Research Marketing

Even a Single Negative Review Can Sink a Good Product

, by Andrea Costa
We all suspect that bad comments can have an adverse impact. A study by Marton Varga and Paulo Albuquerque finds it is very true

Online retailers have every reason to be concerned about negative reviews, as they severely reduce the appeal of a product. An extensive study by Marton Varga of Bocconi's Department of Marketing and Paulo Albuquerque (INSEAD), recently published on the Journal of Marketing Research investigates to what extent negative reviews can influence prospective buyers and finds that even a single bad impression can put people off a purchase.

Everybody knows that online retailers nearly always show customer ratings and reviews on their websites. Online shoppers, in turn, very often refer to reviews for guidance at multiple stages of their online experience to gather information and to evaluate, compare, and decide among various purchase options. The importance of reviews in the purchase decision as a credible source of insight has already been established by several research papers. Indeed, they are generally considered more credible than advertising because they are seen as being rather closer to word-of-mouth news.

Varga and Albuquerque's study focuses on negative reviews, since multiple experiments have shown that negative information tends to influence evaluations more strongly than positive information. The authors have employed a large data set on consumer decisions at an important online retailer in the United Kingdom that offers a broad selection of products in the technology and home-and-garden categories.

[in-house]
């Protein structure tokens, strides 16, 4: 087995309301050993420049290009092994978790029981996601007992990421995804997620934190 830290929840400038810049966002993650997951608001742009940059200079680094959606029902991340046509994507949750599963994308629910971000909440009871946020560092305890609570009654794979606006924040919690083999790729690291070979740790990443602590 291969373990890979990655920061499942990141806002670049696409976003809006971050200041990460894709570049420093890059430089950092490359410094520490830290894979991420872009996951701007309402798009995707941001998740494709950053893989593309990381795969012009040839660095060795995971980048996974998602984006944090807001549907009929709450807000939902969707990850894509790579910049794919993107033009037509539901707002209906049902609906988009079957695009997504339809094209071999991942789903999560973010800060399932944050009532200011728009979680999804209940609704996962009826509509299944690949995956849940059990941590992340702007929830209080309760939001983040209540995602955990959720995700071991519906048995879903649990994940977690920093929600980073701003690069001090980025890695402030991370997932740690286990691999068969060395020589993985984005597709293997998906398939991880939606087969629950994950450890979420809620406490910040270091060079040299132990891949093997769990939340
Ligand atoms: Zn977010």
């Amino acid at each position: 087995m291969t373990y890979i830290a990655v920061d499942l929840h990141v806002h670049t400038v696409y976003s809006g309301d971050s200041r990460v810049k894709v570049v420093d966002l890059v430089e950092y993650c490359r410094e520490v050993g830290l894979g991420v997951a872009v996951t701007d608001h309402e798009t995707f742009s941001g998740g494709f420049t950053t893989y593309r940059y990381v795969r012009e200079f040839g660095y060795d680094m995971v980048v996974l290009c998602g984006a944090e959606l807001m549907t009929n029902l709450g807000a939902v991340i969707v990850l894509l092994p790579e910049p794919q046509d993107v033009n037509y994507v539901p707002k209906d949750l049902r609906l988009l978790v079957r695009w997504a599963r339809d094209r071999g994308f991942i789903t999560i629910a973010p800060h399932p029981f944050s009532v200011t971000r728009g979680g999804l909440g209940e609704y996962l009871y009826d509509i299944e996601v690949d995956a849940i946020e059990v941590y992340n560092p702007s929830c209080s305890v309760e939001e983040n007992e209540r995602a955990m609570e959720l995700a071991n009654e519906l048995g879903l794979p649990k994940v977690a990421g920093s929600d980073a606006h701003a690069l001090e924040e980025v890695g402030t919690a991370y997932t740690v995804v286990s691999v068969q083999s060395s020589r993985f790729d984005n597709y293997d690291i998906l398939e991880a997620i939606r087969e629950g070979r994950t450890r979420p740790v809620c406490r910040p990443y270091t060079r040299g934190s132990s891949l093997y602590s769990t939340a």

For consumers who scrolled down to browse product reviews, the probability of purchasing a product decreased by 41.8% when one negative review is present compared with when no negative review is displayed. As these consumers represent about one-fifth of all consumers visiting the product page (the remaining four-fifths do not scroll down to read reviews), this effect approximately represents an 8.4% drop in overall demand. Moreover, a single negative review on the product page increases the probability of further browsing for substitute products by 9.7%.

The effect is not uniformly strong over the whole range of products. Negative reviews have a greater effect on the purchase decisions regarding utilitarian products, that is, items that have a specific and necessary function like a lawnmower or a vacuum cleaner. Conversely, pleasure and lifestyle products, which are more fun and exciting, are less influenced by negative ratings, as these reviews tend to be about personal taste.

"We show that negative reviews not only affect product purchase, but they also lead consumers to search for substitute products," says Marton Varga. "By increasing the consideration set, this extended search decreases the likelihood of the original product being selected at the end of the consumer journey. When consumers find negative reviews, they are more likely to stop browsing for further reviews about the focal product, suggesting that they are unwilling to spend more time and effort collecting information on that particular item."

Marton Varga and Paulo Albuquerque, "The Impact of Negative Reviews on Online Search and Purchase Decisions", Journal of Marketing Research, first published online July 14, 2023, DOI

Online Reviews' Devastating Power

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